Thursday, June 19, 2008

Help from a Christian Counselor

An experienced professional I have appreciated recently shared the following about depression:

First and foremost in coming alongside someone with depression, chronic or episodic, is to acknowledge the potential need for both medication and understanding. Too many Christians are opposed to antidepressant meds saying I just need to pray about my depression more.

A great percentage of folks experiencing depression have a biochemical imbalance of serotonin and/or other brain chemicals. "Talk therapy" isn't enough for these folks. Often it's trial and error regarding whether medication is needed. If we try it and the affect [feelings] is [are] getting better after around 3 weeks (which is the time many of the meds take to build up a effective blood level), then it biochemical.

That doesn't mean that there aren't circumstances that need to be dealt with also. Depression is often "anger turned inward." Depressed people need to be encouraged to "express" themselves.

I have an older book, _30 Days to Beating Depression_, that's a good one for identifying all the avenues that need to be explored to get to the root of the depression.

Cognitive behavioral therapy is usually helpful for the depressed. (Changing how we think can change how we feel and behave). What is the person's belief system? How do their beliefs about themselves, others and the world interfering with the well-being?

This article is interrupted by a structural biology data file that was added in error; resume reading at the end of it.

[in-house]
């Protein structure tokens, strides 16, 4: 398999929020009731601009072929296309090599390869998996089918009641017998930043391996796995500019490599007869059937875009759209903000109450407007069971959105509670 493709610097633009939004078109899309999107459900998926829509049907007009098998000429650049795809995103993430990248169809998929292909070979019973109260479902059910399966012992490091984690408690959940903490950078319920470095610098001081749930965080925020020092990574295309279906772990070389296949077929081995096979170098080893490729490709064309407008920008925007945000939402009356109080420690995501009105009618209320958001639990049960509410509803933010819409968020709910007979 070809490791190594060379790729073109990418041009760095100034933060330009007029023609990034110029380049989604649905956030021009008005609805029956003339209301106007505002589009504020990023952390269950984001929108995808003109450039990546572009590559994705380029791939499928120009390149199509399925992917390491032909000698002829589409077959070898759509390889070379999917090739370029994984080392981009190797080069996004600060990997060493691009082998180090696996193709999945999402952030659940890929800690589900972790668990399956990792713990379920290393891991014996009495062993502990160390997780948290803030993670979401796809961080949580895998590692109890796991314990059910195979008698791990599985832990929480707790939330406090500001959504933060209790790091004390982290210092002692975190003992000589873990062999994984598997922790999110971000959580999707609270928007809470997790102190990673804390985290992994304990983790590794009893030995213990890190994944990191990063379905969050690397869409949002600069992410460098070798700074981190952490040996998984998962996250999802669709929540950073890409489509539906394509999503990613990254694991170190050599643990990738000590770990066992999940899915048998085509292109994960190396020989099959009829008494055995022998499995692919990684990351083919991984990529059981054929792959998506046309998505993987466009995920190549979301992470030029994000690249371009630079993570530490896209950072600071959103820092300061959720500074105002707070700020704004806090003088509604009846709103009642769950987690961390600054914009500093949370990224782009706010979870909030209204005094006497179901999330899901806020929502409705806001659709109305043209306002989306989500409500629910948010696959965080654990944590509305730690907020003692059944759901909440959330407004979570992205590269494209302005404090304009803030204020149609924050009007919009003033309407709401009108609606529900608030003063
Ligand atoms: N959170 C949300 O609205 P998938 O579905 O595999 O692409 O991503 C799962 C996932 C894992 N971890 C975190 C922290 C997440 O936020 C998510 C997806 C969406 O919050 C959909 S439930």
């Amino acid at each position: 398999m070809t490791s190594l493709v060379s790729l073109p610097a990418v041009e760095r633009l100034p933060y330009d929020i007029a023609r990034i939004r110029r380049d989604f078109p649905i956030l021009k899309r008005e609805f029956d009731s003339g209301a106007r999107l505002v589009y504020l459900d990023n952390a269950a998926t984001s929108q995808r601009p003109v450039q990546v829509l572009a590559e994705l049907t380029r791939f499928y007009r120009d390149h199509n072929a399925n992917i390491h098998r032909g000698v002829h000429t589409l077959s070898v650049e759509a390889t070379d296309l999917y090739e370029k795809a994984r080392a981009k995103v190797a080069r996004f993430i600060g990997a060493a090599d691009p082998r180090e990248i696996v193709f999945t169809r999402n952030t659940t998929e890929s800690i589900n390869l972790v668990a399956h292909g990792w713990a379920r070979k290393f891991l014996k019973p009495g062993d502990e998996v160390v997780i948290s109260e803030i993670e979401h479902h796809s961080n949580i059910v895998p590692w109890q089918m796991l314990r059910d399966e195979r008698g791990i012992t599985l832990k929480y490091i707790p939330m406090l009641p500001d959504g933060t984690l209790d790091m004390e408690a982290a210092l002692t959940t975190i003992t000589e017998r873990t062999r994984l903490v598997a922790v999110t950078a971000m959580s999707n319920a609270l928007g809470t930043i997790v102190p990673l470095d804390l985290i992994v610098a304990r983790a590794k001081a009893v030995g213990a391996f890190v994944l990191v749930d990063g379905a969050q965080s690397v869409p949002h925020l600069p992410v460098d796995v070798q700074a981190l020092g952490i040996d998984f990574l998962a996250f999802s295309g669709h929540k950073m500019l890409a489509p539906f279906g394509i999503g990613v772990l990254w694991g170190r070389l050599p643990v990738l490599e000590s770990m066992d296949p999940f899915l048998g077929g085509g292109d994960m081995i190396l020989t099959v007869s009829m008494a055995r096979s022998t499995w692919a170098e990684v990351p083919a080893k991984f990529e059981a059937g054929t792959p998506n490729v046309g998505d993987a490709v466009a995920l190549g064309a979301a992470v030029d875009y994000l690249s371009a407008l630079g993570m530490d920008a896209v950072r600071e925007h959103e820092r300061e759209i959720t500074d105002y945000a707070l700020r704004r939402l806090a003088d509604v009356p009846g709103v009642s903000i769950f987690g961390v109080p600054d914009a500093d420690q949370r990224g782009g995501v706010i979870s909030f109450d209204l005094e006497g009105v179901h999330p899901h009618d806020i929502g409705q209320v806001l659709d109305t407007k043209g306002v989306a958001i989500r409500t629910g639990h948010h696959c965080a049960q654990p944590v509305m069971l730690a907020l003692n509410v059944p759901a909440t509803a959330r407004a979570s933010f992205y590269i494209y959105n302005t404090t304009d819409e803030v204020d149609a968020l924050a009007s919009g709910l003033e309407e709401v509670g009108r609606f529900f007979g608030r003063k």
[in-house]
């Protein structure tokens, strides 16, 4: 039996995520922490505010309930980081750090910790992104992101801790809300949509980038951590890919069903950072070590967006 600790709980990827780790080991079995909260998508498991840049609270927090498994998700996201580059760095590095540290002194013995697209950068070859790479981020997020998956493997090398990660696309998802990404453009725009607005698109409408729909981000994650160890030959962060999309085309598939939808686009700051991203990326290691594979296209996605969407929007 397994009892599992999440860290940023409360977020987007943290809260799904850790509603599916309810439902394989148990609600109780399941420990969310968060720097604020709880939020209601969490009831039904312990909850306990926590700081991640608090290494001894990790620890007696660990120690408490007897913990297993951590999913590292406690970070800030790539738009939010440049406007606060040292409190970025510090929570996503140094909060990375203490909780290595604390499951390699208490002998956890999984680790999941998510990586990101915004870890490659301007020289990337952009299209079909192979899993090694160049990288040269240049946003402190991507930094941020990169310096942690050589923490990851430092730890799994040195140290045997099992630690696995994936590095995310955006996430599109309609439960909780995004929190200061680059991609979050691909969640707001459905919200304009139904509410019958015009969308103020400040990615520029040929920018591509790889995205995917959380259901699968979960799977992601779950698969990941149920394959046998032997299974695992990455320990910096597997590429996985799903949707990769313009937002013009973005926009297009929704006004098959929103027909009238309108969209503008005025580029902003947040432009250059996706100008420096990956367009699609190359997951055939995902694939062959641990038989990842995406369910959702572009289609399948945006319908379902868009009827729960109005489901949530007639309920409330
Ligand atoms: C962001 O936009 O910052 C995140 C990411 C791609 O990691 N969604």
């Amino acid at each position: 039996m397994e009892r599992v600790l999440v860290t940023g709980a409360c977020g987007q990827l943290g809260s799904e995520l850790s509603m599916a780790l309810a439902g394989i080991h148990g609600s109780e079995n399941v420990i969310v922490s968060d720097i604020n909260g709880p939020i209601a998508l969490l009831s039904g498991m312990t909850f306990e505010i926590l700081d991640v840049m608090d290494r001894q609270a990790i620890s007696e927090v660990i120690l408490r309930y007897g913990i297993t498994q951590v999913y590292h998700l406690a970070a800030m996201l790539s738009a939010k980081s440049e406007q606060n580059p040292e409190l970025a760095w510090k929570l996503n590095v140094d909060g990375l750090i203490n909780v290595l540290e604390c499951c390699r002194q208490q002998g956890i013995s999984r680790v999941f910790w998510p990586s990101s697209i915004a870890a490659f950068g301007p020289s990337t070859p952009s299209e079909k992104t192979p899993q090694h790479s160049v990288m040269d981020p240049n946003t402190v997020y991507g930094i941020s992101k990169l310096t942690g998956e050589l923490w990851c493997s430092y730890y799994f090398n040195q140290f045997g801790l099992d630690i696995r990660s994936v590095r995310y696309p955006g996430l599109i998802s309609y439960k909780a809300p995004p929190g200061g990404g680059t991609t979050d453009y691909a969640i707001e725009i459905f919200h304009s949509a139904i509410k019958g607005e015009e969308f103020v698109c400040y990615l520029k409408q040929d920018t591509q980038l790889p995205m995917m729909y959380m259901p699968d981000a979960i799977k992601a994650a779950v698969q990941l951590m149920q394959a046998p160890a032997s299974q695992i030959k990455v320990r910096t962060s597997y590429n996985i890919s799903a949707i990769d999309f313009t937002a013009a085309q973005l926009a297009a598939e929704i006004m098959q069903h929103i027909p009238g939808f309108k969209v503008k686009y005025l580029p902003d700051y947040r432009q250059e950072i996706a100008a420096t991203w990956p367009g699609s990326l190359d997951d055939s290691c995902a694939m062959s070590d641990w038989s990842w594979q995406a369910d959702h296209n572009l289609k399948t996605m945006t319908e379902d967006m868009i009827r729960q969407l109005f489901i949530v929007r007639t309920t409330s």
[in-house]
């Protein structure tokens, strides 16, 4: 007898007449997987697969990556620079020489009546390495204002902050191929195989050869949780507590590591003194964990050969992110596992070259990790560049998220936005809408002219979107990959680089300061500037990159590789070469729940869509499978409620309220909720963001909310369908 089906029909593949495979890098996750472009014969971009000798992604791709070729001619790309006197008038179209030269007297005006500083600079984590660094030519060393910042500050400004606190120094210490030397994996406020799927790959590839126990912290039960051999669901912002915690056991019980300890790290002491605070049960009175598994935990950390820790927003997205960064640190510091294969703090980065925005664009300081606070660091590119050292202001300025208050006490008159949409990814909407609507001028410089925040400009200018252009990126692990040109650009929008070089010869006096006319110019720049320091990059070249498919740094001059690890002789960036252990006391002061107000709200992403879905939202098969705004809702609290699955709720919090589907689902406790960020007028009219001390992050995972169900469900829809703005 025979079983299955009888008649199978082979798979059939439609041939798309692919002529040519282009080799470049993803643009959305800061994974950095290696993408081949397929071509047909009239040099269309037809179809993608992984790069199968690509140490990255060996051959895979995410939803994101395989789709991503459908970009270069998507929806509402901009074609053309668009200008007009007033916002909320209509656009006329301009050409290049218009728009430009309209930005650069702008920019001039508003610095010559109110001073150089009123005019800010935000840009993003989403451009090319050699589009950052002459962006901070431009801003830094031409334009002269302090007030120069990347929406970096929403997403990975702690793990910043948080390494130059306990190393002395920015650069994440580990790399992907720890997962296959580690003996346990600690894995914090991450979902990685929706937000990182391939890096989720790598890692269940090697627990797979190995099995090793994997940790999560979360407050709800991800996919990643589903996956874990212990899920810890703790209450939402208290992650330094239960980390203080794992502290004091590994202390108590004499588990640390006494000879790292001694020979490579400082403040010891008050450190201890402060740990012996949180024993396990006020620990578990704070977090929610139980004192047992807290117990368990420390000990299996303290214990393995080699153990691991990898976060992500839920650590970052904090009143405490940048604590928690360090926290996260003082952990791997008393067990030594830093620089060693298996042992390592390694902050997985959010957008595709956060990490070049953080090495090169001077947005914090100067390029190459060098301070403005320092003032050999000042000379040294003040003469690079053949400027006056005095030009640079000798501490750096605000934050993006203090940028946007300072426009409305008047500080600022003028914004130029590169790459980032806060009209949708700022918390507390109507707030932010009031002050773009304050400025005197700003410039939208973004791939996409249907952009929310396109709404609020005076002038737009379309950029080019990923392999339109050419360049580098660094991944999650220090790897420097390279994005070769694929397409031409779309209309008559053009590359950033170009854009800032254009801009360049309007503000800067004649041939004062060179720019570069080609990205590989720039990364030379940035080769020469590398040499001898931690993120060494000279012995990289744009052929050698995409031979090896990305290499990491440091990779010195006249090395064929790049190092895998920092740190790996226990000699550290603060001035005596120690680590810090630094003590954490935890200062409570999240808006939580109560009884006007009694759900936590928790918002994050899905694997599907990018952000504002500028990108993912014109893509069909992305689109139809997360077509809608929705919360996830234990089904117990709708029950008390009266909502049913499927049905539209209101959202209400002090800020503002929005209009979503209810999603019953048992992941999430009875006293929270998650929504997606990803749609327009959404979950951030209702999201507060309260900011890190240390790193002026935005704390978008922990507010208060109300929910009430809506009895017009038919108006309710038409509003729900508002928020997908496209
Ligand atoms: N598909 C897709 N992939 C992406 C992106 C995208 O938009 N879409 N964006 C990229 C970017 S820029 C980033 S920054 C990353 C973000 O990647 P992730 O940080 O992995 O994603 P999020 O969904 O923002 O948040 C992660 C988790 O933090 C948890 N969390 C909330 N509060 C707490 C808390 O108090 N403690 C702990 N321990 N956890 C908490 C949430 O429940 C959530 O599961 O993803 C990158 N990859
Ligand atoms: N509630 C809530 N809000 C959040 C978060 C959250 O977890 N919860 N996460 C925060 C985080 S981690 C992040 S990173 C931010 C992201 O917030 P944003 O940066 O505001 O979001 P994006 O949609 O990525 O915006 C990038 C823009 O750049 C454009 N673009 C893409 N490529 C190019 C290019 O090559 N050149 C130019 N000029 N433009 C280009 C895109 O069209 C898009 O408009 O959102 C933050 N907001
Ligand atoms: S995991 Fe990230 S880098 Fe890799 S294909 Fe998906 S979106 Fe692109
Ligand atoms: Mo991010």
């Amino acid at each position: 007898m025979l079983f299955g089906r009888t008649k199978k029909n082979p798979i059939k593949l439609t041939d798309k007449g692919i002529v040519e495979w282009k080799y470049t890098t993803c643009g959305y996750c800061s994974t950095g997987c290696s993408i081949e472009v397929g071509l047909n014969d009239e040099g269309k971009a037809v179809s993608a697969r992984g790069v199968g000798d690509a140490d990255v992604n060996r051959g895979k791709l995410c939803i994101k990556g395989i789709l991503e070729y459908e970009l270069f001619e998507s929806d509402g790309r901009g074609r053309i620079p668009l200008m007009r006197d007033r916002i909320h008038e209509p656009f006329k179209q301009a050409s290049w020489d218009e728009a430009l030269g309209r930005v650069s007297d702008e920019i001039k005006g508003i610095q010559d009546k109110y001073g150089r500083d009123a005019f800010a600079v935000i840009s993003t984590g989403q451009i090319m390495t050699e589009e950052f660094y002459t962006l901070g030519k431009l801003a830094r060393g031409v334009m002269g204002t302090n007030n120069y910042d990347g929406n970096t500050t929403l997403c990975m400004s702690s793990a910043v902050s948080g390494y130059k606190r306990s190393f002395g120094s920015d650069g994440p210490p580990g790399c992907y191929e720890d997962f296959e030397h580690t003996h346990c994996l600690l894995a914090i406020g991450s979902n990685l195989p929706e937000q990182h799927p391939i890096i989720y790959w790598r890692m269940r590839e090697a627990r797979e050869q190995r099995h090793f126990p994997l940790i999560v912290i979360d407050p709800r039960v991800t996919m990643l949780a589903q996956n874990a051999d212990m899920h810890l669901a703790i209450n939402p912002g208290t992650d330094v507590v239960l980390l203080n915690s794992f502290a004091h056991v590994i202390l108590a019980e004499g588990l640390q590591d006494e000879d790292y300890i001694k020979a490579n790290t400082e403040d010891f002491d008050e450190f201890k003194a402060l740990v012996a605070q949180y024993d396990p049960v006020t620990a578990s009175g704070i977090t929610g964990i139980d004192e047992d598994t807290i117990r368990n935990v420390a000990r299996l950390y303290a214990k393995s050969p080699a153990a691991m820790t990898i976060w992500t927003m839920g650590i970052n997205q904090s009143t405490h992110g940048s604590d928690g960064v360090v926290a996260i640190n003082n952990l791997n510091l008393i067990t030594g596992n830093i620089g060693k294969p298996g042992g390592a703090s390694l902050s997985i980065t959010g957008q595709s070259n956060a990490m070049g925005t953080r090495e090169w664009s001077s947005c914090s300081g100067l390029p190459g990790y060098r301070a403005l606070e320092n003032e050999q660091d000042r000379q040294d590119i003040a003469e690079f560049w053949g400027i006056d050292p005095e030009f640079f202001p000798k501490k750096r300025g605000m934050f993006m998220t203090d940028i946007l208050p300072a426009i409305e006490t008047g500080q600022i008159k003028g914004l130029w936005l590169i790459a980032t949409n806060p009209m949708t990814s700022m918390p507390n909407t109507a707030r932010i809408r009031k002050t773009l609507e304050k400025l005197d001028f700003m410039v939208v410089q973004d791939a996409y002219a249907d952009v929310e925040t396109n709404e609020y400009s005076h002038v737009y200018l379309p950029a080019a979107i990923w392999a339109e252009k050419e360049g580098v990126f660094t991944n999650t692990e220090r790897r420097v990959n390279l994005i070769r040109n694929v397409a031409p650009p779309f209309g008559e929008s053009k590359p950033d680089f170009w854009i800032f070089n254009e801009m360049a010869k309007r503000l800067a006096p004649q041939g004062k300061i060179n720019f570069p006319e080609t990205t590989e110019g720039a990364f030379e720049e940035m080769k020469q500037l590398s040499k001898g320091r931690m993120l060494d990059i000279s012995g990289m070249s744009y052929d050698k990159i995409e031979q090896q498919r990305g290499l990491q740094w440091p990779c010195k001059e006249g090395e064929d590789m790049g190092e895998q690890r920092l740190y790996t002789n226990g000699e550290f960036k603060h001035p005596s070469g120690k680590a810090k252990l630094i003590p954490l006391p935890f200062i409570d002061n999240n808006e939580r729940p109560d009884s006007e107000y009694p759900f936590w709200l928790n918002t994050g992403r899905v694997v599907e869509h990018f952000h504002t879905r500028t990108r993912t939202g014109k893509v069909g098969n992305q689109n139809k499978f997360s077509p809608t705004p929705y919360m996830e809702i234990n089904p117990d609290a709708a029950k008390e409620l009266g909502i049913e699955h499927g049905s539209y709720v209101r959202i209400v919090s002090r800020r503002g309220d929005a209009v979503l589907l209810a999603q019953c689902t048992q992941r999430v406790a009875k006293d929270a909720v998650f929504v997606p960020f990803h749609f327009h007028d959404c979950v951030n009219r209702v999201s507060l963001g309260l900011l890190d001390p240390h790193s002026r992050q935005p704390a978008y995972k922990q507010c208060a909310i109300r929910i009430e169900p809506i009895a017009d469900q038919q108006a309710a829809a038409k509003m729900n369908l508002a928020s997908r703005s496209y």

Two other books that might be helpful which are written from a Christian worldview are: _The Freedom from Depression Workbook_ by Les Carter and Frank Minwirth and _Why Do I Feel This Way? What every woman needs to know about depression_ by Brenda Poinsett*.

Depression needs to be viewed as a physical condition as much as high blood pressure. There are things that cause it; there are things we can do to help keep it down; but we ought not be shunned or ashamed if we need medication.

Depression often runs in families and therefore does have a genetic component.

Depressed individuals need an encouraging support system so they don't isolate themselves which can exacerbate the depression. I'm heading to Rochester tomorrow for a couple of days, but will check my bookshelf at the office to see if I've missed any other good resources.

*Brenda Poinsett addresses what triggers depression quite well in her book. She covers stressful events, loss, chronic stress, overload, pursuit of thinness, unrealistic expectations, lack of meaning, unexpressed emotions and loss of control.

We mustn't forget also that "all our behavior has a purpose" so for the chronically depressed we may want to ascertain "what are they getting out of being depressed."

Regarding prayer for and with the depressed individual: I focus on asking the Lord to reveal any false beliefs they are continuing to labor under about themselves, their worth, who they are in Christ, etc.

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